Each day, hundreds of undocumented immigrants are sent to the Bentsen Tower in McAllen where they are charged with illegally entering the country.
After the recent practice of separating families, many parents are seen entering the courtroom crying.
Last week, one woman from Honduras collapsed inside the courtroom after a federal judge told her he did not know where her daughter was.
“One of the mothers was so distraught by having had her children taken away that she fainted while she did her interview,” said human rights attorney, Efren Olivares, with the Texas Civil Rights Project. “It goes to show how affected the parents are; I can only imagine the children.”
The woman was given some water and finished the interview after being checked out.
Olivares says she is just one out of more than 260 families that the Texas Civil Rights project has interviewed since May 24.
Another mother with two daughters who have been taken away from her told Olivares she wanted to take her own life because she was fearful for her daughters’ futures.
Olivares and a group of human rights attorneys head to federal court in McAllen where every day, they interview undocumented immigrants who have been separated from their children.
“Today there was 81, just in McAllen and just in the morning,” said Olivares. “Everywhere else there are more, plus another group in the afternoon. They go to a criminal hearing and the judge asks which ones came with children, they stand up and they’re all handcuffed, shackled around their ankles.”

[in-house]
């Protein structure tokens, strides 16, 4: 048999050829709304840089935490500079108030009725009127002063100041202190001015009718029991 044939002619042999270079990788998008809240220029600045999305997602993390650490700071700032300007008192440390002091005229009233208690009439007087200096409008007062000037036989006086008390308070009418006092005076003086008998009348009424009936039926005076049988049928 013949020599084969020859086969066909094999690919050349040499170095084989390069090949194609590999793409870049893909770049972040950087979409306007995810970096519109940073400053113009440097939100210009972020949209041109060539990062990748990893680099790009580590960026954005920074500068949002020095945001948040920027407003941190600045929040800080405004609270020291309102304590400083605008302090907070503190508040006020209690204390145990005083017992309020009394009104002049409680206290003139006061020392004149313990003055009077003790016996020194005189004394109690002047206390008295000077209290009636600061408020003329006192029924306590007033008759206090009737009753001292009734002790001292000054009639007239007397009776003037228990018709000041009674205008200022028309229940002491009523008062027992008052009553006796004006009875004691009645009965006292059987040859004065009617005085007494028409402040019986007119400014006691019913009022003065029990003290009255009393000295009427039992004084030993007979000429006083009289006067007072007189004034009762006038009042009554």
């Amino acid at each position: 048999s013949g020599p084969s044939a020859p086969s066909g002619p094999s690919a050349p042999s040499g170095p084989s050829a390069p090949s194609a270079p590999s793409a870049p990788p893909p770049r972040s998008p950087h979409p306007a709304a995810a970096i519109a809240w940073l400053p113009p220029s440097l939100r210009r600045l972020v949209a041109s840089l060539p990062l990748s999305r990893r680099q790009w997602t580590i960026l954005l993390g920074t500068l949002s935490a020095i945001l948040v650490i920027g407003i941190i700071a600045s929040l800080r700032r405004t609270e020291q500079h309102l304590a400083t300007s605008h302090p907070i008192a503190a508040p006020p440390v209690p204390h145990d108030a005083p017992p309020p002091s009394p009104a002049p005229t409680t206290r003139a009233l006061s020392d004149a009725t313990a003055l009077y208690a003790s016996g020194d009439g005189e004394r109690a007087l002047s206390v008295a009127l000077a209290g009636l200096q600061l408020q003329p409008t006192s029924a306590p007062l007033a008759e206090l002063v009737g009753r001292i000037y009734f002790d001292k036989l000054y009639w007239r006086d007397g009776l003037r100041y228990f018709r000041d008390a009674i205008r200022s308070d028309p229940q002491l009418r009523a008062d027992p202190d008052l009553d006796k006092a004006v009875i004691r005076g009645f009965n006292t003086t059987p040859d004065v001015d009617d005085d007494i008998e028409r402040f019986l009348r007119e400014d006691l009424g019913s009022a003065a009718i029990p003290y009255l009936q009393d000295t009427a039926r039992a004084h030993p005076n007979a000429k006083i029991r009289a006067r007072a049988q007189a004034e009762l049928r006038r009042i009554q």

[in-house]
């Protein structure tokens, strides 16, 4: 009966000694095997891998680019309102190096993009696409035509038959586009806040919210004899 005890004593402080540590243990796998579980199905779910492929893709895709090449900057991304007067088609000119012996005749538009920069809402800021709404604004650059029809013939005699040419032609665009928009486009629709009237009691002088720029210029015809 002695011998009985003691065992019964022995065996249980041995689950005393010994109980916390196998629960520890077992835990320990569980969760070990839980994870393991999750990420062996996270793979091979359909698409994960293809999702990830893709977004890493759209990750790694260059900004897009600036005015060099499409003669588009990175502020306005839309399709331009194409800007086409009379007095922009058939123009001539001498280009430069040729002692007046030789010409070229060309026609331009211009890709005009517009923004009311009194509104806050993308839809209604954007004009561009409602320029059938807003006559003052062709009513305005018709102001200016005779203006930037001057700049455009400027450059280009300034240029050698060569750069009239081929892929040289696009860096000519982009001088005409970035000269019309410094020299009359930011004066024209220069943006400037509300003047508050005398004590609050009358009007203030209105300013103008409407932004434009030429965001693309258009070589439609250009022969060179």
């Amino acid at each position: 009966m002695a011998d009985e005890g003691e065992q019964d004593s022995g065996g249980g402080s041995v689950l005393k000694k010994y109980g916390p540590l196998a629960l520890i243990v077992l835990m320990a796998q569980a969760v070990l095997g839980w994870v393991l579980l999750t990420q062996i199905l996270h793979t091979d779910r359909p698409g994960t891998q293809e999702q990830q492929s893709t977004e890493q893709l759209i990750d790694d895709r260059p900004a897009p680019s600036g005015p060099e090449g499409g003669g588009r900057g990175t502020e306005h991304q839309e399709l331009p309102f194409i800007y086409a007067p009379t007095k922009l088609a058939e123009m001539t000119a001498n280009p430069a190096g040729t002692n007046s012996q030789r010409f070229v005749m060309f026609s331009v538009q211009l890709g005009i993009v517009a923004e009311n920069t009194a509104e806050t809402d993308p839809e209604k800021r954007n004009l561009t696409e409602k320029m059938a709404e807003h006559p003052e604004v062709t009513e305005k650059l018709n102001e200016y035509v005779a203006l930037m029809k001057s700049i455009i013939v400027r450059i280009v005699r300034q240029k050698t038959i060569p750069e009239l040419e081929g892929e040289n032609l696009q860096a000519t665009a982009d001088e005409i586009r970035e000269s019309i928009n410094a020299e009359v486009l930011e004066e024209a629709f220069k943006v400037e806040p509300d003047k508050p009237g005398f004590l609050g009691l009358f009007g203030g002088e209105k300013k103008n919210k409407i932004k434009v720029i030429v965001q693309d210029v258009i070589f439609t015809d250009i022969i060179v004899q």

After the sentencing, Olivares interviews the parents who have been separated from their children, trying to prevent the parent from being deported without their child.
“They’re crying. Most of them are crying throughout the interview, especially when they’re realizing they might not see their children later today because that’s what most of them are told,” said Olivares. “We know for a fact that’s not true, because once the children are separated, they’re unaccompanied minors and the Office of Refugee Settlement takes custody of them.”
The parents are then turned over to Immigration and Customs Enforcement (ICE) to await their immigration hearing.
“They are put on a bus and shipped back to the CBP detention center and they hope that their children will still be there, and some might,” said Olivares. “But, I mean, it’s not guaranteed.”
Once back at the detention center, the parents are given a handout that explains the four steps ahead for detained immigrants with children. The handout—which you can read here— tells parents the four steps ahead for detained immigrants with children.
Olivares says he will not stop fighting for the immigrants because he’s scared they will get lost in the system.
“If we don’t talk to these families and get their information, they go into a black hole,” said Olivares. “Their children are with OR and they are in the ICE system getting deported or applying for asylum because there is no one other than the government that knows they were separated.”
Attorneys from the Texas Civil Rights project tells CBS 4 they will continue to be at federal court gathering information from parents who have been separated from their child because of Trump’s zero-tolerance policy.
Authored by Janine Maureen